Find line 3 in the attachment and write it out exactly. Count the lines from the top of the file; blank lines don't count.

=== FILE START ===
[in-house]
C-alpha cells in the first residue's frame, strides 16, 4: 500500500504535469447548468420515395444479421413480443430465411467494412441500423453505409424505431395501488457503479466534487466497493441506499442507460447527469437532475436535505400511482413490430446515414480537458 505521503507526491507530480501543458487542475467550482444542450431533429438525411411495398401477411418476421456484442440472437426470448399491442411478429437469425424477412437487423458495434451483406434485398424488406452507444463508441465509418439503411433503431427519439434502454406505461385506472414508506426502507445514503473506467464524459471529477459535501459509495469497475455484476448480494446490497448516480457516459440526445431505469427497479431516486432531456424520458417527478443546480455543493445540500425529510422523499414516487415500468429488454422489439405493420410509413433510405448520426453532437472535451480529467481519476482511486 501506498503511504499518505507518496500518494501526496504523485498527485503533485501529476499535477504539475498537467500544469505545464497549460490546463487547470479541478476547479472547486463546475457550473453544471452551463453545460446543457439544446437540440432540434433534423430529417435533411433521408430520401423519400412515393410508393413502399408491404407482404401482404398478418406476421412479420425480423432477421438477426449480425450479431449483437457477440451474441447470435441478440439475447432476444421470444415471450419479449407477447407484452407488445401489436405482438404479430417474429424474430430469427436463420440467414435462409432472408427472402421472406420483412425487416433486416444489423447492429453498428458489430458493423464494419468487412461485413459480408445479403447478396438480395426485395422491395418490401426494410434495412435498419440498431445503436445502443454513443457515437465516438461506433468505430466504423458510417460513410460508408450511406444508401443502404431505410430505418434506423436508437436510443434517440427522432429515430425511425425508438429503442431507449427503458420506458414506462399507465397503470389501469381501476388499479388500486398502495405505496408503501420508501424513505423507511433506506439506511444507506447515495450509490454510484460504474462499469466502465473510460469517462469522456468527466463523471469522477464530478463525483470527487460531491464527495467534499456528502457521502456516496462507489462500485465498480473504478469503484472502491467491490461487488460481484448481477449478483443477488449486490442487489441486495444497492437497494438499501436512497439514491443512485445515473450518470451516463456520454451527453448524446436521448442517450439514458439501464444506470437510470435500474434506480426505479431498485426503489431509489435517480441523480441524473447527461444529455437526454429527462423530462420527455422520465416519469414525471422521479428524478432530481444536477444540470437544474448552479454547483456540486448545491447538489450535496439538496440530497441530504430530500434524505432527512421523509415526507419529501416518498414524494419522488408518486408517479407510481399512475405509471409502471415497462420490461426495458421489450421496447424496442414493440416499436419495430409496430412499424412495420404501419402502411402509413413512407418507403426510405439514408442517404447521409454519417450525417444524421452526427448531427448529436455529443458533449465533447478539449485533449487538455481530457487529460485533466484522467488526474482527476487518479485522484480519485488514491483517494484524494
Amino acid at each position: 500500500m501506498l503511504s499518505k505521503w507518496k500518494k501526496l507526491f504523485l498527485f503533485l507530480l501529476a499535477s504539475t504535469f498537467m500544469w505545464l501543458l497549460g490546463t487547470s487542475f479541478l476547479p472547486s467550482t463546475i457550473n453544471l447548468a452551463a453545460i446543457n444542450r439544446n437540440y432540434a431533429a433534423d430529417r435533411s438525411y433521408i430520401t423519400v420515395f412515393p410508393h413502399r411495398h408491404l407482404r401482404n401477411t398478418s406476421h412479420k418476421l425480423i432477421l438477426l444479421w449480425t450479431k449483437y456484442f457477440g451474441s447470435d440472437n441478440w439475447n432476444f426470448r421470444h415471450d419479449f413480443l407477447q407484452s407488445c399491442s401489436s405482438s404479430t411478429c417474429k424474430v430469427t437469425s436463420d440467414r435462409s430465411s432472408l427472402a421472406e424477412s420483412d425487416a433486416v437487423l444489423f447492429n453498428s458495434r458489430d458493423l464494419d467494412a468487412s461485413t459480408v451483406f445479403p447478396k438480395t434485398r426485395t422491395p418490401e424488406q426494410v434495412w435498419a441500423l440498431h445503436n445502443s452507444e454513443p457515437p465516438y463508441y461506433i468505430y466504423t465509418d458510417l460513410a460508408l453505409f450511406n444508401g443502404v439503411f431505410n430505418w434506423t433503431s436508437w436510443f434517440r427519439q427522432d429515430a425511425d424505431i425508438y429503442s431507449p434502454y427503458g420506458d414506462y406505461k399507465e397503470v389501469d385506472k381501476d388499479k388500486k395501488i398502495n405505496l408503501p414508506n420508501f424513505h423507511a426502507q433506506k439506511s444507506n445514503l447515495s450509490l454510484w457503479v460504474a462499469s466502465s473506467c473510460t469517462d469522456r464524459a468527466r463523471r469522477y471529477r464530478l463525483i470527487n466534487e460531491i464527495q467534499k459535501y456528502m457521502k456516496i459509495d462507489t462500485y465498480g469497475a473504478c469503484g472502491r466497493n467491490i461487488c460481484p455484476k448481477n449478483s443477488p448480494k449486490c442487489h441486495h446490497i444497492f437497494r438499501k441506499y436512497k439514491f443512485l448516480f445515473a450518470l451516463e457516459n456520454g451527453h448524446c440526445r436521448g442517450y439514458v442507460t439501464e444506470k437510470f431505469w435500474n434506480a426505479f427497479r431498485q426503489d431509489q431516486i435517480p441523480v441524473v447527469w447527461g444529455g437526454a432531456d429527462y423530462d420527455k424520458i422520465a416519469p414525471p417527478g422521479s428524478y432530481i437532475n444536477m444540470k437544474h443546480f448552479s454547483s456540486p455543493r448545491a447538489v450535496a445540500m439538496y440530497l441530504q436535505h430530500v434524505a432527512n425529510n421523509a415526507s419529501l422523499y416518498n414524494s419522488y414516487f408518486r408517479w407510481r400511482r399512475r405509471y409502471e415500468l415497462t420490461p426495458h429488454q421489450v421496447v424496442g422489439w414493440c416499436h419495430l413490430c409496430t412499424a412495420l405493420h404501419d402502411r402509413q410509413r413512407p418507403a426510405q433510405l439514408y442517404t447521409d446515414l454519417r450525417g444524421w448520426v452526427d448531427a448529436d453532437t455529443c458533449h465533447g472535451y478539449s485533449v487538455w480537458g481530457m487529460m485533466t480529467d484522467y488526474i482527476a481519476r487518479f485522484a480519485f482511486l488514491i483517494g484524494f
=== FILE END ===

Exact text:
Amino acid at each position: 500500500m501506498l503511504s499518505k505521503w507518496k500518494k501526496l507526491f504523485l498527485f503533485l507530480l501529476a499535477s504539475t504535469f498537467m500544469w505545464l501543458l497549460g490546463t487547470s487542475f479541478l476547479p472547486s467550482t463546475i457550473n453544471l447548468a452551463a453545460i446543457n444542450r439544446n437540440y432540434a431533429a433534423d430529417r435533411s438525411y433521408i430520401t423519400v420515395f412515393p410508393h413502399r411495398h408491404l407482404r401482404n401477411t398478418s406476421h412479420k418476421l425480423i432477421l438477426l444479421w449480425t450479431k449483437y456484442f457477440g451474441s447470435d440472437n441478440w439475447n432476444f426470448r421470444h415471450d419479449f413480443l407477447q407484452s407488445c399491442s401489436s405482438s404479430t411478429c417474429k424474430v430469427t437469425s436463420d440467414r435462409s430465411s432472408l427472402a421472406e424477412s420483412d425487416a433486416v437487423l444489423f447492429n453498428s458495434r458489430d458493423l464494419d467494412a468487412s461485413t459480408v451483406f445479403p447478396k438480395t434485398r426485395t422491395p418490401e424488406q426494410v434495412w435498419a441500423l440498431h445503436n445502443s452507444e454513443p457515437p465516438y463508441y461506433i468505430y466504423t465509418d458510417l460513410a460508408l453505409f450511406n444508401g443502404v439503411f431505410n430505418w434506423t433503431s436508437w436510443f434517440r427519439q427522432d429515430a425511425d424505431i425508438y429503442s431507449p434502454y427503458g420506458d414506462y406505461k399507465e397503470v389501469d385506472k381501476d388499479k388500486k395501488i398502495n405505496l408503501p414508506n420508501f424513505h423507511a426502507q433506506k439506511s444507506n445514503l447515495s450509490l454510484w457503479v460504474a462499469s466502465s473506467c473510460t469517462d469522456r464524459a468527466r463523471r469522477y471529477r464530478l463525483i470527487n466534487e460531491i464527495q467534499k459535501y456528502m457521502k456516496i459509495d462507489t462500485y465498480g469497475a473504478c469503484g472502491r466497493n467491490i461487488c460481484p455484476k448481477n449478483s443477488p448480494k449486490c442487489h441486495h446490497i444497492f437497494r438499501k441506499y436512497k439514491f443512485l448516480f445515473a450518470l451516463e457516459n456520454g451527453h448524446c440526445r436521448g442517450y439514458v442507460t439501464e444506470k437510470f431505469w435500474n434506480a426505479f427497479r431498485q426503489d431509489q431516486i435517480p441523480v441524473v447527469w447527461g444529455g437526454a432531456d429527462y423530462d420527455k424520458i422520465a416519469p414525471p417527478g422521479s428524478y432530481i437532475n444536477m444540470k437544474h443546480f448552479s454547483s456540486p455543493r448545491a447538489v450535496a445540500m439538496y440530497l441530504q436535505h430530500v434524505a432527512n425529510n421523509a415526507s419529501l422523499y416518498n414524494s419522488y414516487f408518486r408517479w407510481r400511482r399512475r405509471y409502471e415500468l415497462t420490461p426495458h429488454q421489450v421496447v424496442g422489439w414493440c416499436h419495430l413490430c409496430t412499424a412495420l405493420h404501419d402502411r402509413q410509413r413512407p418507403a426510405q433510405l439514408y442517404t447521409d446515414l454519417r450525417g444524421w448520426v452526427d448531427a448529436d453532437t455529443c458533449h465533447g472535451y478539449s485533449v487538455w480537458g481530457m487529460m485533466t480529467d484522467y488526474i482527476a481519476r487518479f485522484a480519485f482511486l488514491i483517494g484524494f